Bruno Corà, art critic and president of The Foundation Albizzini Collezione Burri in Città di Castello in Umbria, Italy, reveals for the first time the critical methods he utilises in the identification of the works and the artists for which he has a preference, sharing a selection of 10 favourite works with Selections.
“Vedo dove devo – I see where I must.” This short sentence is what remains of an early poetic composition of mine, from which I deliberately deleted all other stanzas just after writing it. In Italian, this expression is the result of an anagram in which the two verbs and the adverb are composed of the same letters, therefore constituting an extremely effective literary construction. To me, this means that the act of seeing is magically led to its destination by a force that is at the same time attractive and exclusionary. To me, the act of seeing is not equivalent to the act of looking, because often there is nothing to look at. However, seeing is an essential faculty. Like a mantra, I merge it with my breathing, repeating it to keep it within myself, keeping it active and alert. As a consequence, my encounter with works of art is random, but at the same time absolutely disciplined. My attitude is that those who abandon themselves to the wellspring of epiphanies, wherever they may come from, are pandering, when they do occur, to natural premonitory – and, in a sense, dowsing – faculties. Over time, I recognised these precognisant works, among others, and these artists – not without risk. By that I mean lying, while knowing how to tell the truth.
Jean Boghossian, Untitled, 2015. Burning a book arouses all the ambiguity of drama. To reduce pages to ashes seems to profane knowledge and wisdom; in fact, through the act of burning, this artist gives a supratemporal form to a book, thus allowing it to rise to a new life, the life of a work of art that belongs to our time.
Giulio Paolini, Geometric design, 1960. The surface is measured and plotted with signs that predispose it to accommodating one or endless successive images. It is a cornerstone of the artist’s conceptual reflection on the ways and means to generate the prodigy of creation.
Jannis Kounellis, Untitled, 1967. This piece is made of a hundred kilos of coal, spilled on the floor and surrounded by a geometric border drawn in white. It is the first sign of escape from the traditional framework and the imperative of form, by one of the most relevant living artists and a key protagonist of the Arte Povera movement.
Renato Ranaldi, Nova, Superavirtusfreesinfonica, 1971. This image depicts the artist as each component of an orchestra that paradoxically has only one identity. The self-referential aspect of this work celebrates the paroxysm of artistic individualism.
Jacopo Della Quercia Tomb of Ilaria del Carretto1406-1408. This sculpture is one of the most sublime marbles of the Italian Renaissance. The work evokes a noblewoman — the daughter of the Marquis of Savona, wife of Paolo Guinigi, Lord of Lucca — who died young in childbirth.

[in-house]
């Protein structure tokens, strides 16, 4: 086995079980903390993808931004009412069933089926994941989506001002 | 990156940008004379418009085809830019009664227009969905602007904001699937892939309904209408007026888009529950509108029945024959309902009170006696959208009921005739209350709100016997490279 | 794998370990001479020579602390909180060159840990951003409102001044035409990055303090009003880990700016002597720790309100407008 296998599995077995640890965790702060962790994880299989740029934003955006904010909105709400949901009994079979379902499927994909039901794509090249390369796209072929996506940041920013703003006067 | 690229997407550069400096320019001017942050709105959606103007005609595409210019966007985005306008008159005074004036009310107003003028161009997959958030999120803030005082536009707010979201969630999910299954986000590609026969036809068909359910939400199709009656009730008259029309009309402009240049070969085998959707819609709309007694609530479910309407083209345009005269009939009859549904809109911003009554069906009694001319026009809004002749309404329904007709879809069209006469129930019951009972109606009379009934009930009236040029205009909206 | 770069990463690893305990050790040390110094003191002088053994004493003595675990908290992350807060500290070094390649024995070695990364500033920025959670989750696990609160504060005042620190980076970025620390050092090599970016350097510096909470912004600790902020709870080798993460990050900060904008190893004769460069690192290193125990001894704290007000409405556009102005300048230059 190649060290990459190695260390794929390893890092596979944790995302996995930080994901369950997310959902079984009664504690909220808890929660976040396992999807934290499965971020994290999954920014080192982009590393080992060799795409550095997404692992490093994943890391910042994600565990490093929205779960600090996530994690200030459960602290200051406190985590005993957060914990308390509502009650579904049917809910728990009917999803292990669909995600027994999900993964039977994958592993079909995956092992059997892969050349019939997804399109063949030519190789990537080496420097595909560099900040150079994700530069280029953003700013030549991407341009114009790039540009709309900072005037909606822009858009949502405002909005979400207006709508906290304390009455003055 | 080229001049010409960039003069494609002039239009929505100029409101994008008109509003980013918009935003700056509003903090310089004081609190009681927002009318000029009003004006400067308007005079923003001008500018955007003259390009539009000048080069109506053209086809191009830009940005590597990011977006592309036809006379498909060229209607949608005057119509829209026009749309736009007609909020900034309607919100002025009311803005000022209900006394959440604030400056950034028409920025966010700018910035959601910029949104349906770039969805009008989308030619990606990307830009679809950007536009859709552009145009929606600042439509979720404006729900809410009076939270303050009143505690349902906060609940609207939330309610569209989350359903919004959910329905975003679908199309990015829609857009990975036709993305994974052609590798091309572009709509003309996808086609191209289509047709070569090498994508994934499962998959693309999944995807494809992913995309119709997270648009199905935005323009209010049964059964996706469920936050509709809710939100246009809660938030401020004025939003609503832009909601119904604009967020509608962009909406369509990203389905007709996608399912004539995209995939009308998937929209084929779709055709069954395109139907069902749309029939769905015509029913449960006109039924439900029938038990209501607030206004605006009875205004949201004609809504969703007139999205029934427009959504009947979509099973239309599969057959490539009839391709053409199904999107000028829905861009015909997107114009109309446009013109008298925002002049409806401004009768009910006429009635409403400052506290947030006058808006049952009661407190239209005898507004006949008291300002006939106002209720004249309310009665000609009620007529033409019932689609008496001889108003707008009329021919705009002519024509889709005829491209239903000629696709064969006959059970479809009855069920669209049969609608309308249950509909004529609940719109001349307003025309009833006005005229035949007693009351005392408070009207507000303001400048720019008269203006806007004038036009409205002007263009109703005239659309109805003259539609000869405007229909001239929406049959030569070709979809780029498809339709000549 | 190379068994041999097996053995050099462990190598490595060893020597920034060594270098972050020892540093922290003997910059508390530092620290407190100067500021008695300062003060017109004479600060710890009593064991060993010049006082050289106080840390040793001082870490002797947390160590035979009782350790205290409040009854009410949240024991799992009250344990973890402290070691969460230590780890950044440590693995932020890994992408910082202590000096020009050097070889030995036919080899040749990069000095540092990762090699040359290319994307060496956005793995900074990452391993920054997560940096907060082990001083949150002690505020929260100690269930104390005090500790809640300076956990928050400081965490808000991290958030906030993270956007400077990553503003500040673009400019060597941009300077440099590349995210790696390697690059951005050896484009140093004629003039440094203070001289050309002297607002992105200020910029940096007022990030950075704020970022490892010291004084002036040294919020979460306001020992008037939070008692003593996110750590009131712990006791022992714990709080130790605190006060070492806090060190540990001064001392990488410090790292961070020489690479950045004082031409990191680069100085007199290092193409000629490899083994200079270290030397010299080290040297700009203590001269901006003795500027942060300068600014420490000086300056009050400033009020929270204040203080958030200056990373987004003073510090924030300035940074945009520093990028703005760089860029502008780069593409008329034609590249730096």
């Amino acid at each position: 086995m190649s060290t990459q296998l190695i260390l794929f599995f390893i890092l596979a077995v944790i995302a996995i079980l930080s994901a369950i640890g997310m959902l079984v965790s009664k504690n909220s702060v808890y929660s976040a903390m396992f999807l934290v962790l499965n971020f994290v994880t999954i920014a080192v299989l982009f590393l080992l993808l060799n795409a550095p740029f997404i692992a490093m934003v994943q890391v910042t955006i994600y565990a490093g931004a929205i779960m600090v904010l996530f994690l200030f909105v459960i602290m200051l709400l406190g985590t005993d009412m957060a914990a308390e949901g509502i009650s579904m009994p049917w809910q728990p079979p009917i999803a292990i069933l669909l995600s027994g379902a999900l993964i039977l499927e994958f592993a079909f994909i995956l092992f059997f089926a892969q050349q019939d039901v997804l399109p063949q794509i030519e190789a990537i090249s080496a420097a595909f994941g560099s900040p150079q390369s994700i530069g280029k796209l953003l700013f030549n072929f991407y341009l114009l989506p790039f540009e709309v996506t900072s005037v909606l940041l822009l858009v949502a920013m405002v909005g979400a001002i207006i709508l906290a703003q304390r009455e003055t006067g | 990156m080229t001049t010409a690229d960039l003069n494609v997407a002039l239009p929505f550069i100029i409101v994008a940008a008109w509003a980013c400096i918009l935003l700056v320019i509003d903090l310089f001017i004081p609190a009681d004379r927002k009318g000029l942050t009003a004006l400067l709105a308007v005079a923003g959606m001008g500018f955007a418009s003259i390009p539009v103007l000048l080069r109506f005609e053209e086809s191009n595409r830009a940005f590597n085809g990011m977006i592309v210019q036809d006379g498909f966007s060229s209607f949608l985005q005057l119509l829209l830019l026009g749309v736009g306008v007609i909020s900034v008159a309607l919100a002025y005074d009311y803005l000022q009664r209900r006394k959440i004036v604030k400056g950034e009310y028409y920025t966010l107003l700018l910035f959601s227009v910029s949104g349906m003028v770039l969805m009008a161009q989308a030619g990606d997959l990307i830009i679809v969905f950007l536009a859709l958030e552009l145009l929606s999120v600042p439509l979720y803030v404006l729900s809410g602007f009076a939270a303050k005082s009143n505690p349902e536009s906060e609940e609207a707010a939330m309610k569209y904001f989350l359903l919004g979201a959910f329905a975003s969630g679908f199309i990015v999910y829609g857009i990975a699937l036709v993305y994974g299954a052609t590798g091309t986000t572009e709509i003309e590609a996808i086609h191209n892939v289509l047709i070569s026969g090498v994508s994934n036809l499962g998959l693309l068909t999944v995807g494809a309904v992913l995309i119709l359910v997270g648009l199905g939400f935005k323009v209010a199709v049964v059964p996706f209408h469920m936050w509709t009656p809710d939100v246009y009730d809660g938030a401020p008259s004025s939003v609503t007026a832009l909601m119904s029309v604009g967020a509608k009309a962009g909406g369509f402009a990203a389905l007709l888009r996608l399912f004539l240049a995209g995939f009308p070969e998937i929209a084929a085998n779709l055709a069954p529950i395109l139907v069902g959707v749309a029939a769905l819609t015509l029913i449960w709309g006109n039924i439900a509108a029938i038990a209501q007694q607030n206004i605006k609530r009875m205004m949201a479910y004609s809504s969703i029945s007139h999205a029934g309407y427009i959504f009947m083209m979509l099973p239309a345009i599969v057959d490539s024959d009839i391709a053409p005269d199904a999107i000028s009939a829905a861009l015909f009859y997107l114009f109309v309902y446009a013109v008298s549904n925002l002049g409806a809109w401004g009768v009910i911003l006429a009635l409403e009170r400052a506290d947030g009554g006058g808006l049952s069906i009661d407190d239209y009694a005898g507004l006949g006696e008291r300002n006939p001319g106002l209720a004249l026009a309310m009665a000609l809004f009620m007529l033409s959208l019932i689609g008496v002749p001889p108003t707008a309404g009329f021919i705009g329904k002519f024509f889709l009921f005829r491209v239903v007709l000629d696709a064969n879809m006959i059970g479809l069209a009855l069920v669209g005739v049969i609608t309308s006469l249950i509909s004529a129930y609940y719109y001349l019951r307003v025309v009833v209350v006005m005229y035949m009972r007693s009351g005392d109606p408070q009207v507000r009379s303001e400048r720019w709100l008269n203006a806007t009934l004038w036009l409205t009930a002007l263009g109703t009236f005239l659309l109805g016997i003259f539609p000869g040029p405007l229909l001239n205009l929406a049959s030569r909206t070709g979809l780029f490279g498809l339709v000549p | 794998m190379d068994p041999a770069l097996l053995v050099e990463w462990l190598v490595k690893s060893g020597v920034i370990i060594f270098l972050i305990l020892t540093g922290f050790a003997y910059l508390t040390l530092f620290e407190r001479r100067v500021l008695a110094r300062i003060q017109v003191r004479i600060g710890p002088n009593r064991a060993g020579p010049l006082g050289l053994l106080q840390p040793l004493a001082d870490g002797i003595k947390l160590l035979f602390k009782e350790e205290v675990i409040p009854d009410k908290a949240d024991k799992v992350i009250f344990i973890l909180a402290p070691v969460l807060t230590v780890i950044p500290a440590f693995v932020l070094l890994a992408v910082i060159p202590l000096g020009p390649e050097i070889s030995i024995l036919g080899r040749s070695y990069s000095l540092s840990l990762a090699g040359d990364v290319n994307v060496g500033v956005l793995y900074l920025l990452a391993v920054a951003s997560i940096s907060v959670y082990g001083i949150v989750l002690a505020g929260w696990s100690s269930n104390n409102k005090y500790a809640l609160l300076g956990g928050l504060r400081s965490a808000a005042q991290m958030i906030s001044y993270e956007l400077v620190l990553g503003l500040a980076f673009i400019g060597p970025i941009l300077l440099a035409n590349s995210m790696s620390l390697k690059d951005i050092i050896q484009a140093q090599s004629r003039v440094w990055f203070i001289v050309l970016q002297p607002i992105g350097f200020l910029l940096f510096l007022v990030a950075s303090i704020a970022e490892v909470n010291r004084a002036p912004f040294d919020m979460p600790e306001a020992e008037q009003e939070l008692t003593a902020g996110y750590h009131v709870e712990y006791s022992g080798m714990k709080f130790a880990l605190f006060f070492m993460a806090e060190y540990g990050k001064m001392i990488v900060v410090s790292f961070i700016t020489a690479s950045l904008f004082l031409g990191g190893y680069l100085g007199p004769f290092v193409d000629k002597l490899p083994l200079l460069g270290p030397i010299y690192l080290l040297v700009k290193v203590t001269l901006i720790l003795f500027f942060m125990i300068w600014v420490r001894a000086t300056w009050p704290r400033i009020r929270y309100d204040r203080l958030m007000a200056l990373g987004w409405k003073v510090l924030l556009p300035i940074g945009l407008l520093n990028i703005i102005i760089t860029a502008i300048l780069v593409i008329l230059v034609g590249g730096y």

Giovanni Rizzoli, Dormeuse of the XIX century with phleboclysis, 1991, Installation 29 May 1992. This is an emblematic work by the Italian trailblazer of post-human art, poet of the condition of pathos, but also of the languor and the fever inherent in the conception of art.
Yves Klein, Leap into the Void, 1960. Yves Klein’s action of jumping into the void in Fontenay aux Roses, a suburb of Paris, acts as an emblem of the artist’s representations of intangible feelings — such as the sky blue monochrome of YKB that carries his name.
Alberto Burri, Sack 5 P, 1953. This work is by the inventor of “materic” painting, through which the artist abandoned any representative metaphor to express himself exclusively through the “presentation” of matter itself. With this materic painting, he creates cycles of works that have stood out among the masters of the 20th century, using sack, wood, combustion, metal and cellotex.
Giorgio de Chirico Premonitory portrait of Guillaume Apollinaire 1914. This oil-on-canvas painting is a portrait of the poet Apollinaire, known as “l’homme-cibles,” which was previously in Gilbert Bondar’s Paris collection and is today housed in the Centre Georges Pompidou in Paris. It is one of the true masterpieces by the father of metaphysical painting. In it, de Chirico, with his poetic caecitas, “foretells”
the wound to the head Apollinaire sustained, before it happened.
Enrico Castellani, White Surface 1961. This is one of the first works by the creator of Azimuth. He is the founder of an art based on semiotics, in which he structures the surfaces of monochrome canvasses with protrusions and inflections produced by nails applied to the wooden frame underneath the canvas. The modularity created by light and shadows evokes an endless rhythmic pattern on the surface of the canvas.
A VERSION OF THIS ARTICLE APPEARED IN PRINT IN SELECTIONS, THE CREATIVE ISSUE #36, PAGES 131 – 146 AND LIMITED EDITION #50, PAGES 68 – 73.